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Injury

more about Injury


  • In this condition, the body is wounded by something other than disease.

  • Pain
  • Black-and-blue marks, shredded skin, puncture wounds in the skin
  • Surrounding redness
  • Loss of function

  • Objects (such as blunt objects, sharp objects, gunshot wounds, animal bites, human bites, insect stings, scorpion stings, rose thorns)
  • Physical means: heat, cold, radiation (X-rays), nuclear energy
  • Chemical means: acid burns, lye burns

  • History is the most important deciding factor.
  • If the injured person has no memory of an injury, it is sometimes difficult to be certain whether the condition is injury or disease.  If an infant or small child has tiny black-and-blue marks, each the size of a pinhead, these could be due to a bleeding tendency, or an infection, or injury.
  • At times, physical examination or x-rays prove that there was an injury (for example, in gunshot wounds).

  • Sports
  • Earthquakes and situations that are inherently dangerous
  • Certain occupations (chemist)

  • Local measures are used for very small injuries (cleansing and then applying a dressing for protection against further injury and infection).  Examples of small injuries are abrasions (scratched skin), very small ecchymoses (black-and-blue marks), very small avulsions (a very small piece of skin or nail is torn off, such as a hangnail)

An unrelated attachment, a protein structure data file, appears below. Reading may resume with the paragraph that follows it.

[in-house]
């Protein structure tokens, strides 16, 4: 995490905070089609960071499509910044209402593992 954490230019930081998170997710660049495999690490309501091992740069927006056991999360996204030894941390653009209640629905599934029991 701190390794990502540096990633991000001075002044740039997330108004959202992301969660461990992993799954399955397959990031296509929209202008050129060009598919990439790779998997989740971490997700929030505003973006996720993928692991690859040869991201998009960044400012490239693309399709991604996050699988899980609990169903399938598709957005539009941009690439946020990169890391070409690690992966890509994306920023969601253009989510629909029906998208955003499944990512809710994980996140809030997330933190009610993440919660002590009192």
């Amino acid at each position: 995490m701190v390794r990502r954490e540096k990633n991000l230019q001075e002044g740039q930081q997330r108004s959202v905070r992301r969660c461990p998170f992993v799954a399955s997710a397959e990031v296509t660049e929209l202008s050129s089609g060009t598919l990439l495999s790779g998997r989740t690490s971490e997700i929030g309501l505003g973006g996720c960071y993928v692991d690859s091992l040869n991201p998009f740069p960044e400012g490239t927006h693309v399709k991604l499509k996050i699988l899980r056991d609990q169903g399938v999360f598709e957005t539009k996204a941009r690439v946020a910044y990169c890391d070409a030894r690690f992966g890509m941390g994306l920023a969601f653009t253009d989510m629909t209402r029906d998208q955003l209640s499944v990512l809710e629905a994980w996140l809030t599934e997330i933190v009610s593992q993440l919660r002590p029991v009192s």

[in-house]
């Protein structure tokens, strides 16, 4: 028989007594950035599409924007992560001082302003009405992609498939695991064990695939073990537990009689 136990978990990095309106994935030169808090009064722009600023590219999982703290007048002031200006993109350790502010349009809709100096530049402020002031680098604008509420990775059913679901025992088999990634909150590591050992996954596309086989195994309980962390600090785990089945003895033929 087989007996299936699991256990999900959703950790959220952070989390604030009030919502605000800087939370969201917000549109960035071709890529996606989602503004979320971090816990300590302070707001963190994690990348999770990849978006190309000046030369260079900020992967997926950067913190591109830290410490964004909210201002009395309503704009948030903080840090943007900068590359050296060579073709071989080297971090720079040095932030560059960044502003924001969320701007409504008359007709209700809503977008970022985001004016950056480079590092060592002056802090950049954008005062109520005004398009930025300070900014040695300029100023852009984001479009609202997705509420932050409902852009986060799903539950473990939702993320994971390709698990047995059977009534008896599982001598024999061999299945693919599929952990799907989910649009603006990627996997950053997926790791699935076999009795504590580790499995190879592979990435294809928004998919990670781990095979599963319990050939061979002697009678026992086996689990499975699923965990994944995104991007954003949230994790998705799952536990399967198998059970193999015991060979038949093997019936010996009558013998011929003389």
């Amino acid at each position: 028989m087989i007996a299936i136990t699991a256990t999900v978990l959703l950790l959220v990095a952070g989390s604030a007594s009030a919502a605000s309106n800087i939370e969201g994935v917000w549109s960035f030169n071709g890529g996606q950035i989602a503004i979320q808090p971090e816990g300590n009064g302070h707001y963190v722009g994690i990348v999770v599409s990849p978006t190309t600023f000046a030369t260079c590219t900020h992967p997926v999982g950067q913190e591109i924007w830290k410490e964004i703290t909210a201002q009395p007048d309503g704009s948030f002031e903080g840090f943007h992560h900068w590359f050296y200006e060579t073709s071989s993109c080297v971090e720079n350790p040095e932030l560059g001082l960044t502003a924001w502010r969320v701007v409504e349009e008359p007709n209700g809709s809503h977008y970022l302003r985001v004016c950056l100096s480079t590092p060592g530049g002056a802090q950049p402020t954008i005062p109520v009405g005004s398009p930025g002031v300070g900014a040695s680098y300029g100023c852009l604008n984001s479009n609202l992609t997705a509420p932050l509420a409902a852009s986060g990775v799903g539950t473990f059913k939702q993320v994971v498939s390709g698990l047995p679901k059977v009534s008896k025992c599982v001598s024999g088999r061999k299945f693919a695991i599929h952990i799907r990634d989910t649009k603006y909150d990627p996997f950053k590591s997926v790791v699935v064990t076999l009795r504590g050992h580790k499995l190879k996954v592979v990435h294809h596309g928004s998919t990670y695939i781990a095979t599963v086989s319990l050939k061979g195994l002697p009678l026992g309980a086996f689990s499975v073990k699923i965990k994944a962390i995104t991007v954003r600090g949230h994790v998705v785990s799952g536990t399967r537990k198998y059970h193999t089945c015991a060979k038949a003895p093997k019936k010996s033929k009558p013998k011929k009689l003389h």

• A physician, or in some instances, a nurse, should treat more serious injuries or larger injuries (most puncture wounds, wounds over a larger surface area or wounds that might be deep).
  • It is very important that injuries be treated right away, to avoid complications.
  • Many cities have Trauma centers or paramedics to care for injuries immediately.  In the case of major injuries, treatment within the first hour is critical to avoid shock.

  • Shock: (1) sudden, severe impairment of the body's ability to bring oxygen and nutrition to the tissues; and (2) sudden, severe impairment of the body's ability to remove waste products from the tissues.
  • Infection
  • Temporary or permanent damage to organs

  • When and if your child has been hurt by an object or physical or chemical force, seek medical care immediately if there is a possibility that more than first aid is needed.

  • The line can be blurred between an injury and a disease.  For example, after excessive radiation or an exposure to nuclear energy, the patient usually has a burn first (a physical injury) but then develops illness such as radiation sickness (nausea, vomiting, hair falling out).




more about Injury


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